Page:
JB17425.7463838.1110121.3721921.5212497.7812095.07
Panel B: Islamic index returns
Mean8.76E-050.000323−3.08E-063.84E-050.0002580.000650
Max0.0886770.0567580.0300070.0363740.0781170.076350
Min−0.082752−0.111291−0.049481−0.099417−0.081500−0.100405
St. D0.0104970.0102010.0064270.0077620.0095620.011435
Sk0.002146−3.078752−0.716844−1.842290−1.616923−1.379493
Kur21.5429737.7987313.1641029.3914221.9725623.85981
JB15888.3557708.034868.71532811.7717116.2920458.44
Panel C: RavenPack COVID sentiment
Mean−2.315216−2.205838−3.495595−2.025324−6.980351−8.204676
Max11.5000015.3600019.4000023.3900020.7800017.89000
Min−23.23000−27.94000−30.04000−33.85000−51.29000−45.21000
St. D4.7919155.9287836.0108766.10549010.7769110.53742
Sk−0.663279−0.774372−0.699203−0.875094−0.782618−0.705348
Kur4.7462364.8696075.2686506.2285174.4254963.426449
JB148.2805181.7328218.9880415.8330138.195166.96756
BITCOINETHEREUMXPRHALACHAINHELLOGOLDX8X_TOKEN
Panel D: Cryptocurrencies returns
Mean0.0029690.0046390.0015540.0003210.0021150.025222
Max0.1760440.2194050.4233531.9665103.6813852.773463
Min−0.433714−0.563071−0.549549−1.618760−3.689977−1.971844
St. D0.0398010.0542480.0658940.2476410.2779080.245447
Sk−2.202687−2.141302−0.5755780.0111700.0033672.822560
Kur29.4364225.9158720.9063819.12190114.119040.32355
JB33430.4825294.3614984.7312096.94574670.466317.92

Note(s): Max: maximum, Min: minimum, St. D: standard deviation, Sk:skewness, Kur:kurtosis, JB:Jarque–Bera

Source(s): Authors' calculations

Directional spillover indexes (%) between RavenPack COVID sentiment and conventional and Islamic stock markets, index and cryptocurrencies returns

Bahrain Kuwait
From From
ToSentbaret_bacret_bairet_btcret_x8x-tokenFrom othersToSentkwret_kwcret_kwiret_btcret_x8x_tokenFrom others
sentba990.40.10.20.21sentkw95.80.51.81.40.54.2
ret_bac1.195.81.71.10.34.2ret_kwc0.5907.91.40.310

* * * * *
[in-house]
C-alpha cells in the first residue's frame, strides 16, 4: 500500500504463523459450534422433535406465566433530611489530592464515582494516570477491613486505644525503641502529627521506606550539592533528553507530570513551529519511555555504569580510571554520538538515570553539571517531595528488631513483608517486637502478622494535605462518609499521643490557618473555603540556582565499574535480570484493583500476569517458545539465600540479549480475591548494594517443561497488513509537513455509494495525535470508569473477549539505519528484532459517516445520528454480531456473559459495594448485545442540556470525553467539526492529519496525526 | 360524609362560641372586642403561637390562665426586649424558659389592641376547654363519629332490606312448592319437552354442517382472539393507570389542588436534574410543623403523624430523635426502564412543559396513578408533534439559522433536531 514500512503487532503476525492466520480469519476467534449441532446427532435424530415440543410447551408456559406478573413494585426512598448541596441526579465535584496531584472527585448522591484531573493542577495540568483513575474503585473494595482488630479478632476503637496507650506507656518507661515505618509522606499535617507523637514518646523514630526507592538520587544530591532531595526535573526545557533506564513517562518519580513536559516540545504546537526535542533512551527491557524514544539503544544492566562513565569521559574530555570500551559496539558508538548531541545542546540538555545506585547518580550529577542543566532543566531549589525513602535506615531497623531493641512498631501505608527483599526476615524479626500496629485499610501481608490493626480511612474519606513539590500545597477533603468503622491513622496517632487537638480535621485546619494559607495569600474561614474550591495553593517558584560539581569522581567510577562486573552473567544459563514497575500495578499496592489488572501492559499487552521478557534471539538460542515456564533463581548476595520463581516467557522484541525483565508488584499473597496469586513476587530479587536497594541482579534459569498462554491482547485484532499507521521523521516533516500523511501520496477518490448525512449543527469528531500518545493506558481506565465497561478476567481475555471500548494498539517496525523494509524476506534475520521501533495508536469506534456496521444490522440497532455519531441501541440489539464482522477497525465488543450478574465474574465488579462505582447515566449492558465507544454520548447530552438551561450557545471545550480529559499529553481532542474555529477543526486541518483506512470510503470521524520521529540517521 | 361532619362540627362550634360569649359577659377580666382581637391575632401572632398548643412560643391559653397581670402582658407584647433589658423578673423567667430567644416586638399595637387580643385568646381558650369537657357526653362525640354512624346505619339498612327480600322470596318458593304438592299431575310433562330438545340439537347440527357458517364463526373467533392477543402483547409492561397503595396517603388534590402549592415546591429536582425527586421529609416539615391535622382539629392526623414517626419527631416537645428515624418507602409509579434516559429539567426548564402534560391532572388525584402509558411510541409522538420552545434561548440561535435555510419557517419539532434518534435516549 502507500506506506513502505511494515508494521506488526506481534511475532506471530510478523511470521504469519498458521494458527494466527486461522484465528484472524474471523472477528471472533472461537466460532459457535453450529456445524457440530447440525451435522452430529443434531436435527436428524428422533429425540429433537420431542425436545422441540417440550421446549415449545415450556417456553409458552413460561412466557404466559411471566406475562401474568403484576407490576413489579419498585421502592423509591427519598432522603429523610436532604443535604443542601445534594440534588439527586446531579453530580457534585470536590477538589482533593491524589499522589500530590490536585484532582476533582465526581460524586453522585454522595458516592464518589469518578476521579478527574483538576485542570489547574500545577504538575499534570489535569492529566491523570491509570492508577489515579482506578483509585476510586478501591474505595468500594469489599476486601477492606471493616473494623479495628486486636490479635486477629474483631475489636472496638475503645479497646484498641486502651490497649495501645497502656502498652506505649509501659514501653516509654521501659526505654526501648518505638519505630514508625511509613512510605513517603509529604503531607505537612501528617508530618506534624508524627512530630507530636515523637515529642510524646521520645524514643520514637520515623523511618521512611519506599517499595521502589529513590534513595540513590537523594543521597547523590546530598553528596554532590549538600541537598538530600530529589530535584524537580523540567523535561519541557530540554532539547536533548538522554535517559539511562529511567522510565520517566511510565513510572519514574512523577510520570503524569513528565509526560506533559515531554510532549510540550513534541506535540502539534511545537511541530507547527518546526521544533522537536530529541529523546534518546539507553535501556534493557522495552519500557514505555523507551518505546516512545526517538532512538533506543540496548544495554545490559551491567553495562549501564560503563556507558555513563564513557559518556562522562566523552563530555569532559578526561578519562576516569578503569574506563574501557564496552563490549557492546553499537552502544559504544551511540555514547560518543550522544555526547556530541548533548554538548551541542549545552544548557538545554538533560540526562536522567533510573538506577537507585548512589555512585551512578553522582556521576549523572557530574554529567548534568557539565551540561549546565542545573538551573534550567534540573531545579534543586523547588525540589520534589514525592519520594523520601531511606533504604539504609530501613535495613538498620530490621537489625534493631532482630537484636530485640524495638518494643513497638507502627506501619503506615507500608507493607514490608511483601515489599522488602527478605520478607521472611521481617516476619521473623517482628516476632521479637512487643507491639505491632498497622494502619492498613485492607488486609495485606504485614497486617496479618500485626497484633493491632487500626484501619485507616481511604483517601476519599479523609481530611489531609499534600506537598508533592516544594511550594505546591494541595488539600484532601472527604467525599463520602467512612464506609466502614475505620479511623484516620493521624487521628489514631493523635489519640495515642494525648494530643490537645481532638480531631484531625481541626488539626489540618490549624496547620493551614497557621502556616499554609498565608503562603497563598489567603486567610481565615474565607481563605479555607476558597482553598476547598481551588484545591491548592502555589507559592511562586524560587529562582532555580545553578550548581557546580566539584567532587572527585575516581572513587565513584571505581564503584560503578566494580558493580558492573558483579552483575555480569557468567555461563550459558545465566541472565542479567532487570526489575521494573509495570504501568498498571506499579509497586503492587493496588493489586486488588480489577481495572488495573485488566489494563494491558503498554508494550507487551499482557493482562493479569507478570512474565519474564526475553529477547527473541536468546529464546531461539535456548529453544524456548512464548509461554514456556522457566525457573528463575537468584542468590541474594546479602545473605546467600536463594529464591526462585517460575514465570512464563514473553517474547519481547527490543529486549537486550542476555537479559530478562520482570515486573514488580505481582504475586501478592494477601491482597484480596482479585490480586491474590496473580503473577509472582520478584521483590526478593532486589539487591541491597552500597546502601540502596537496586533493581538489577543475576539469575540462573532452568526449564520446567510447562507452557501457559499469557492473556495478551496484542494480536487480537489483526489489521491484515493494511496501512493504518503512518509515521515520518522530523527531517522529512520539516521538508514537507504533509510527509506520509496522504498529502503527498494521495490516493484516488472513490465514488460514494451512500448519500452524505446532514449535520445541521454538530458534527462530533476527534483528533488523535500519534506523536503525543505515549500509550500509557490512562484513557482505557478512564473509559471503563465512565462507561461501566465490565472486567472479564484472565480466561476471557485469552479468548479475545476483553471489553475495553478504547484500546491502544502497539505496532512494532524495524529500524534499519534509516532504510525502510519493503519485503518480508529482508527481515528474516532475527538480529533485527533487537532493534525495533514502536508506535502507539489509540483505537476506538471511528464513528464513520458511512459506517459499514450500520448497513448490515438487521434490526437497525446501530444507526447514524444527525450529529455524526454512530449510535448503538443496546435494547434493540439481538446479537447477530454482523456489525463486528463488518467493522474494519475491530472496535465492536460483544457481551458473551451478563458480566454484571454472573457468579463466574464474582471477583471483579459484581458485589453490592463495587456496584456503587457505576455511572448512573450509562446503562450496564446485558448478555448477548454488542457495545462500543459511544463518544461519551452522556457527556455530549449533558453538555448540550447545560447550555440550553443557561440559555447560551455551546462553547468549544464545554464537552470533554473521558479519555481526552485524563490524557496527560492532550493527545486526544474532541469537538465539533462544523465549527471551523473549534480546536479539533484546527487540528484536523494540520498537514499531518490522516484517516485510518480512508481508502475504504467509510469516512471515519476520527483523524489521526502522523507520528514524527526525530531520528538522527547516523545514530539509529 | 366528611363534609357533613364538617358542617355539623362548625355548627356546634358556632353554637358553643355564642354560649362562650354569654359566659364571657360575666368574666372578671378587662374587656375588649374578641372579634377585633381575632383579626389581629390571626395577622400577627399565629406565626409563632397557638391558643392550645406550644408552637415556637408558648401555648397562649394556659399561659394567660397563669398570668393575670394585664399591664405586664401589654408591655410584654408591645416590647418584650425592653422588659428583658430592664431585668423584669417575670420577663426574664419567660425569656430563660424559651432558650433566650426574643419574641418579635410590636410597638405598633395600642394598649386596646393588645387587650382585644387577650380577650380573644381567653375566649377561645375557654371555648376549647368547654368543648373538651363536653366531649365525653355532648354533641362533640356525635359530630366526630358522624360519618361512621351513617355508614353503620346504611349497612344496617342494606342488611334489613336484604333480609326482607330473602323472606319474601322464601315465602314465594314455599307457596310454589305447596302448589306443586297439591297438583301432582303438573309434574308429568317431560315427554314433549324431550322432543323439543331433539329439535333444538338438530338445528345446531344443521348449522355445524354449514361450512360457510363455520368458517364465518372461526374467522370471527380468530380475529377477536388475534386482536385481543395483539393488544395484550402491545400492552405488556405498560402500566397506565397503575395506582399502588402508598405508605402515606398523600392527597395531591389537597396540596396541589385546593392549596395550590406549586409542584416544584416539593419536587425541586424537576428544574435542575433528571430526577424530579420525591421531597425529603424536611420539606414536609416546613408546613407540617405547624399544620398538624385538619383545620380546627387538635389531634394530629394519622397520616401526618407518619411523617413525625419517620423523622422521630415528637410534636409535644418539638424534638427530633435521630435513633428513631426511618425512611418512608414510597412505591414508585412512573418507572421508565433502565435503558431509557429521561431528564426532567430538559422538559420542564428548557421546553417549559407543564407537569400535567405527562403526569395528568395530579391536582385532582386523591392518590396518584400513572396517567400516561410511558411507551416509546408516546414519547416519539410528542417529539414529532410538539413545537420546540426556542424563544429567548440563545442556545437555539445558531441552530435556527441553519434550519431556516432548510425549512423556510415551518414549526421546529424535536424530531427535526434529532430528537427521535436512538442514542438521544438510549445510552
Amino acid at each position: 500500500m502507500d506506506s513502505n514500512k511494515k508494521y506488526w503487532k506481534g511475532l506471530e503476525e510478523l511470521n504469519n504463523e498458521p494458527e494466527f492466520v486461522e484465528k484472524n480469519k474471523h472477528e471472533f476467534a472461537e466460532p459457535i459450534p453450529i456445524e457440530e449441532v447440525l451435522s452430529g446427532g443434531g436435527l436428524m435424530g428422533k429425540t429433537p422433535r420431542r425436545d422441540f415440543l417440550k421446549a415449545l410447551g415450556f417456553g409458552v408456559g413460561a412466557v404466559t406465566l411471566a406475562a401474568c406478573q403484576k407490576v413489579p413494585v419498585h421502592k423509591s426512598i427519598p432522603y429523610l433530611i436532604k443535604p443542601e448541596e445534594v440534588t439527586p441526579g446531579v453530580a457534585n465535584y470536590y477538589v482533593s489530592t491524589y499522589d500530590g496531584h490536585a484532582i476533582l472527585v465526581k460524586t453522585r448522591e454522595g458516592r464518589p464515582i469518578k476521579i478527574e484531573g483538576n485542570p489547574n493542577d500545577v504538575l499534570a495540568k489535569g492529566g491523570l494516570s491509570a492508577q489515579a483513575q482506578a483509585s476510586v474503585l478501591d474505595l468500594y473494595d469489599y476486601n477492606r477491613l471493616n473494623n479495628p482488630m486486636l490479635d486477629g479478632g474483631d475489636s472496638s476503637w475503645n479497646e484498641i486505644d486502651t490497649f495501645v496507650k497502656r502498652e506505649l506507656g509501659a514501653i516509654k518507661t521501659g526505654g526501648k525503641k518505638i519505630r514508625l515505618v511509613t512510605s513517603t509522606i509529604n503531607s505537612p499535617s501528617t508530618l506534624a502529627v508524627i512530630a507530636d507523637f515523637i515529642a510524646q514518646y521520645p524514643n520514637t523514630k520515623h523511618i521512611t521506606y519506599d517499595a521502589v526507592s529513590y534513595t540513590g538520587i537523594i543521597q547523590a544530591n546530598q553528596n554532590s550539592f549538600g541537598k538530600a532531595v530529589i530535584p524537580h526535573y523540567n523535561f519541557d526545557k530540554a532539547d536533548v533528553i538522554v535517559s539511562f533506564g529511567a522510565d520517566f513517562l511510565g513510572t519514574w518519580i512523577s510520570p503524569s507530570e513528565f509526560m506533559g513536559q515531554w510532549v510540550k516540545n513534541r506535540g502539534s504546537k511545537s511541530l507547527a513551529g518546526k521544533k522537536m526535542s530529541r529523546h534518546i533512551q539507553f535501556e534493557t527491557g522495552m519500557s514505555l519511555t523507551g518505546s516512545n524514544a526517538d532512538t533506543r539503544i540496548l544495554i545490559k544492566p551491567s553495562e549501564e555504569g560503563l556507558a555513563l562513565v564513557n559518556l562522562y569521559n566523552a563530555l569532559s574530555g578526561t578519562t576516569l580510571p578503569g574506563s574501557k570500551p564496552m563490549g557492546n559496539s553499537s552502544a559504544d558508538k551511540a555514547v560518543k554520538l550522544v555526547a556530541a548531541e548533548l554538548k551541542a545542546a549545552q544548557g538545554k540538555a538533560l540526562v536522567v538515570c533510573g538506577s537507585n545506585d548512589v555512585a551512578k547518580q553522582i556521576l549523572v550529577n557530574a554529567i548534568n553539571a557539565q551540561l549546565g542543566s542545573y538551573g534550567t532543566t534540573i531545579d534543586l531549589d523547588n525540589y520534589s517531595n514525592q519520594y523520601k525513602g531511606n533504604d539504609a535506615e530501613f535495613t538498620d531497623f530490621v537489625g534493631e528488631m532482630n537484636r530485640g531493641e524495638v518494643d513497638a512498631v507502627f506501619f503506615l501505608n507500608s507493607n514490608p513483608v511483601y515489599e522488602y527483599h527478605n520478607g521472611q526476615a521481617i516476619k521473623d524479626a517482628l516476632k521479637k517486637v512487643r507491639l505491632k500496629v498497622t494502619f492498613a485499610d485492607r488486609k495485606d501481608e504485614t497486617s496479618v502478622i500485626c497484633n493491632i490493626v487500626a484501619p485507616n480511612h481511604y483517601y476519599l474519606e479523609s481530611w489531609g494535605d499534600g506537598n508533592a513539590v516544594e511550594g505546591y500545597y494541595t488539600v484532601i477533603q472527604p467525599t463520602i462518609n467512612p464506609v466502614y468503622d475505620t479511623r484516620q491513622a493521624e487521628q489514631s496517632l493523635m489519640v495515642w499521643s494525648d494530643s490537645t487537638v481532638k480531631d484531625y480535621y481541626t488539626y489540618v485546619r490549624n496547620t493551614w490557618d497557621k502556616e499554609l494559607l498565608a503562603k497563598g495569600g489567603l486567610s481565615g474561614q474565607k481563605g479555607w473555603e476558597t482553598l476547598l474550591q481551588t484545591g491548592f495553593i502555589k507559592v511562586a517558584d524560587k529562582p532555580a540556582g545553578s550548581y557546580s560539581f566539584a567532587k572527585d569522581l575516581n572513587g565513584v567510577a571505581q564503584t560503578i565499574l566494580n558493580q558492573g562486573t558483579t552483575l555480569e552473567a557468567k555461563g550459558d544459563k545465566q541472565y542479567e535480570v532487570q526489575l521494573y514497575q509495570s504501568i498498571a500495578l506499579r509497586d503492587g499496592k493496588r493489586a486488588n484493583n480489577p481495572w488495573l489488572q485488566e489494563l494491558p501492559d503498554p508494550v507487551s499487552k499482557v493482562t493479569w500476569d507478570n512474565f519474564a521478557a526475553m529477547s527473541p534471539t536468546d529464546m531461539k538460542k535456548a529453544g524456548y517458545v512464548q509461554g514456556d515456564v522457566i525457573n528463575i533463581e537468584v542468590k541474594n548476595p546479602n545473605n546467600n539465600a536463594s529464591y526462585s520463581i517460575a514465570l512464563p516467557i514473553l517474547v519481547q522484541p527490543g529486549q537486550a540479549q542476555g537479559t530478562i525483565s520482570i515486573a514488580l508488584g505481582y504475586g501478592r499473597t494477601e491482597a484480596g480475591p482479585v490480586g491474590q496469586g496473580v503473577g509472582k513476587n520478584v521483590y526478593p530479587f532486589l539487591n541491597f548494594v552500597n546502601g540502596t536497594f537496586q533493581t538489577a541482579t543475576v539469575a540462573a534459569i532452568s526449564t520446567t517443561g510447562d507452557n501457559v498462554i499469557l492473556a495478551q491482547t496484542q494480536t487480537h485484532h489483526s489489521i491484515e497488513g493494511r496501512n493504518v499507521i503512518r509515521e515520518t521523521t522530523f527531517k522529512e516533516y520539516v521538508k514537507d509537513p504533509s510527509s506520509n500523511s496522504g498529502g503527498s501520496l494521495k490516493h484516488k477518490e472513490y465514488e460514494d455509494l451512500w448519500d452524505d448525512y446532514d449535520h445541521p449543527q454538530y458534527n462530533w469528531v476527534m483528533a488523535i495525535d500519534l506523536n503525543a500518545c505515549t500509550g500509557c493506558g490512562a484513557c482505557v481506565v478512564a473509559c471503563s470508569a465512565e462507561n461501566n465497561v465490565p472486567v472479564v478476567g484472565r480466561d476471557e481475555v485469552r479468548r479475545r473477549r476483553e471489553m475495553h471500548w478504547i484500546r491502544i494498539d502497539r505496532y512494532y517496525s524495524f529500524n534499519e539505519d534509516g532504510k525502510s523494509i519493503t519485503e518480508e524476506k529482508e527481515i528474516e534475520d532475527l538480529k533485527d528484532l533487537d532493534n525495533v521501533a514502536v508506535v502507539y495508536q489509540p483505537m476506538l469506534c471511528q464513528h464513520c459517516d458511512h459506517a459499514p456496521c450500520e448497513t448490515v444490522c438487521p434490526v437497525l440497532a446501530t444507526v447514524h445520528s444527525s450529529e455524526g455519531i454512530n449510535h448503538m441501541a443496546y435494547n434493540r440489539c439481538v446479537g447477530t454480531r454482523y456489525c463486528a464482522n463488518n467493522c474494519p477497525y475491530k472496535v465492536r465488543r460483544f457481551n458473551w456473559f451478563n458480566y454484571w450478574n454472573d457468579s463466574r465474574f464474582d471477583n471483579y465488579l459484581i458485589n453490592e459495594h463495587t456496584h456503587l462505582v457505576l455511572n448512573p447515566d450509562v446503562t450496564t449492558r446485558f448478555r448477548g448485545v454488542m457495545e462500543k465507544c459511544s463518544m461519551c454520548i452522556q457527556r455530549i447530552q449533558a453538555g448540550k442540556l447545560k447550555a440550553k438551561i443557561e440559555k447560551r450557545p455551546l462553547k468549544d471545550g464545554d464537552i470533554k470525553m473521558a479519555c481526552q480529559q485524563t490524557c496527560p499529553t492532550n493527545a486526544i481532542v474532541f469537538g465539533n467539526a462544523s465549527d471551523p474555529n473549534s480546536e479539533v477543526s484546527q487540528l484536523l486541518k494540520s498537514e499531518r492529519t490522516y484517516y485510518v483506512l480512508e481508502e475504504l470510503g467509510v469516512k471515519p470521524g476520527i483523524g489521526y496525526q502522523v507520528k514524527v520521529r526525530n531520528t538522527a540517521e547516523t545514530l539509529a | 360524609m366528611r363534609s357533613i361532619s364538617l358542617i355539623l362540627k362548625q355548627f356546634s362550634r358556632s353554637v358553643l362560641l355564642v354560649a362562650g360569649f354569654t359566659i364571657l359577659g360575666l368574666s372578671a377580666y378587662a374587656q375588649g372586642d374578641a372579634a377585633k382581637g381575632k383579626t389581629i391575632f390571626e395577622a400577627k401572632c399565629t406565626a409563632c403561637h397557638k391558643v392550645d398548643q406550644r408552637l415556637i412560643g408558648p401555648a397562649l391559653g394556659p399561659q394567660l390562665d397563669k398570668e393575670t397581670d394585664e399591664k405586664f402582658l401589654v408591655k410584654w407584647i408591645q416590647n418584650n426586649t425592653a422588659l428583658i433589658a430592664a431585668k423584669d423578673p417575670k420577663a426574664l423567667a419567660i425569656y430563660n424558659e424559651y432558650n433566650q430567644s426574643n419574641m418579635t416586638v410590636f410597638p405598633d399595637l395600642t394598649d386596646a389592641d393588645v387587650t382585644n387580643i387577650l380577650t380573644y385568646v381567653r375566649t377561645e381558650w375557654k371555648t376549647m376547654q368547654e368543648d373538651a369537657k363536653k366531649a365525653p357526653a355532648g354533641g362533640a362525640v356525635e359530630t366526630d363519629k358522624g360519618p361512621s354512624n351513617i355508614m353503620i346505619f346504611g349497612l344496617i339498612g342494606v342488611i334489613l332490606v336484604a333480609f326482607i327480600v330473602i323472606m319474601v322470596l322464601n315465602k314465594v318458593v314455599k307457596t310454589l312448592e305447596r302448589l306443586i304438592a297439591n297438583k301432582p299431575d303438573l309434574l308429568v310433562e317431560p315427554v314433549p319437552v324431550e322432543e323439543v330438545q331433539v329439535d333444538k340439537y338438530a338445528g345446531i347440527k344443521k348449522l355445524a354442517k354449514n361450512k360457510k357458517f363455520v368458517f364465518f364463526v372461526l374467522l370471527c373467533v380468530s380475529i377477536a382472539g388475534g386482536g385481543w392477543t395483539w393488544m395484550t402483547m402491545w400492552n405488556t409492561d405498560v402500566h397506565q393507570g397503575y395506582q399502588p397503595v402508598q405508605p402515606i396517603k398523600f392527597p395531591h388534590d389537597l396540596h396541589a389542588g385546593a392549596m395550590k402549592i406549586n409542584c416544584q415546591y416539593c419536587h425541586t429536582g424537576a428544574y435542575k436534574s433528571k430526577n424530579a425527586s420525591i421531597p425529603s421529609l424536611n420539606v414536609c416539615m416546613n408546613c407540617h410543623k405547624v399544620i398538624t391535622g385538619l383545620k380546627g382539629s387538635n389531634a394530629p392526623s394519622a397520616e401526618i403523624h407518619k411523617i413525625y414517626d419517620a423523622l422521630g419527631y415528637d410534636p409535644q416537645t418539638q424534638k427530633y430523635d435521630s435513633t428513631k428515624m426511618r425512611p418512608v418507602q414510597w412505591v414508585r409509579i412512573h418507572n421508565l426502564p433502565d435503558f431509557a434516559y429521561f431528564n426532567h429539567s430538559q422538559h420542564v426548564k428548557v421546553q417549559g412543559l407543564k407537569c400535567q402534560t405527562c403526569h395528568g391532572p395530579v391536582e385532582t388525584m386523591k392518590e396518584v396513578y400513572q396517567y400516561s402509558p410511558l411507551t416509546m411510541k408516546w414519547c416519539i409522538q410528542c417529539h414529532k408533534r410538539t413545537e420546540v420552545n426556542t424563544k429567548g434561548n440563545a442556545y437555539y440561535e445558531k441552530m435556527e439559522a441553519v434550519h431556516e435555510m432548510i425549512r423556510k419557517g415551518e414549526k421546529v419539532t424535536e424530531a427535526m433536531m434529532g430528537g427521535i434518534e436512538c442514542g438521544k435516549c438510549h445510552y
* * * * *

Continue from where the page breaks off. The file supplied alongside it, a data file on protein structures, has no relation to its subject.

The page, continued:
ret_bai0.51187.40.90.312.6ret_kwi0.452.6451.70.355
ret_btc0.24.70.993.60.66.4ret_btc1.12.20.595.60.64.4
ret_x8x-token1.80.70.7195.84.2ret_x8x_token1.10.20.2197.42.6
Contribution to Others3.616.83.43.31.428.4Contribution to Others3.155.510.45.51.876.2
Net contribution (To - From)2.612.6−9.2−3.1−2.8Total Connectedness 5.7%Net contribution (To - From)−1.145.5−44.61.1−0.8Total Connectedness 15.2%
ConclusionNet transmitterNet transmitterNet recipientNet recipientNet recipientConclusionNet recipientNet transmitterNet recipientNet transmitterNet recipient
Oman Qatar
From From
ToSentomret_omcret_omiret_btcret_x8x_tokenFrom othersToSentqaret_qacret_qairet_btcret_x8x_tokenFrom others
sentom98.80.10.10.70.31.2Sentqa96.81.11.70.20.23.2
ret_omc0.897.20.910.22.8ret_qac0.297.30.910.52.7
ret_omi2.420.676.20.60.223.8ret_qai0.335.963.20.40.336.8
ret_btc0.32.31.695.10.74.9ret_btc0.51.81.995.10.84.9
ret_x8x_token0.70.30.60.997.52.5ret_x8x_token0.40.70.21.197.52.5
Contribution to Others4.223.43.23.11.435.3Contribution to Others1.439.54.72.71.850.1
Net contribution (To - From)320.6−20.6−1.8−1.1Total Connectedness 7.1%Net contribution (To - From)−1.836.8−32.1−2.2−0.7Total Connectedness 10%
ConclusionNet transmitterNet transmitterNet recipientNet recipientNet recipientConclusionNet recipientNet transmitterNet recipientNet recipientNet recipient
SaudiArabia United Arab Emirates
From From
ToSentsaret_sacret_sairet_btcret_x8x_tokenFrom othersToSentuaeret_uaecret_uaeiret_btcret_x8x_tokenFrom others
Sentsa94.93.80.110.35.1sentuae97.70.70.90.50.32.3
ret_sac0.384.713.71.10.215.3ret_uaec1.4951.32.10.25
ret_sai0.653.345.20.60.354.8ret_uaei1.231.666.30.80.133.7
ret_btc0.91.82.194.60.75.4ret_btc0.32.10.9960.74
ret_x8x_token0.50.10.2198.21.8ret_x8x_token0.30.20.11.198.41.7
Contribution to Others2.258.916.13.81.482.4Contribution to Others3.134.63.24.41.446.8
Net contribution (To - From)−2.943.6−38.7−1.6−0.4Total Connectedness 16.5%Net contribution (To - From)0.829.6−30.50.4−0.3Total Connectedness 9.4%
ConclusionNet recipientNet transmitterNet recipientNet recipientNet recipientConclusionNet transmitterNet transmitterNet recipientNet transmitterNet recipient

Source(s): Authors' calculations

Notes

2.

RavenPack (https://coronavirus.ravenpack.com) provides media data related to COVID-19 issues.

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Further reading

Böhme, R., Eckey, L., Moore, T., Narula, N., Ruffing, T. and Zohar, A. (2020), “Responsible vulnerability disclosure in cryptocurrencies”, Communications of the ACM, Vol. 63 No. 10, pp. 62-71.

Q&A, F. A. O. (2020), COVID-19 Pandemic-Impact on Food and Agriculture Q1: Will Covid-19 Have Negative Impacts on Global Food Security, FAO, Rome.

Acknowledgements

The authors would like to thank the editor for his careful reading and comments. The authors declare no conflict of interest.

Corresponding author

Hayet Soltani can be contacted at: hayetsoltani91@yahoo.fr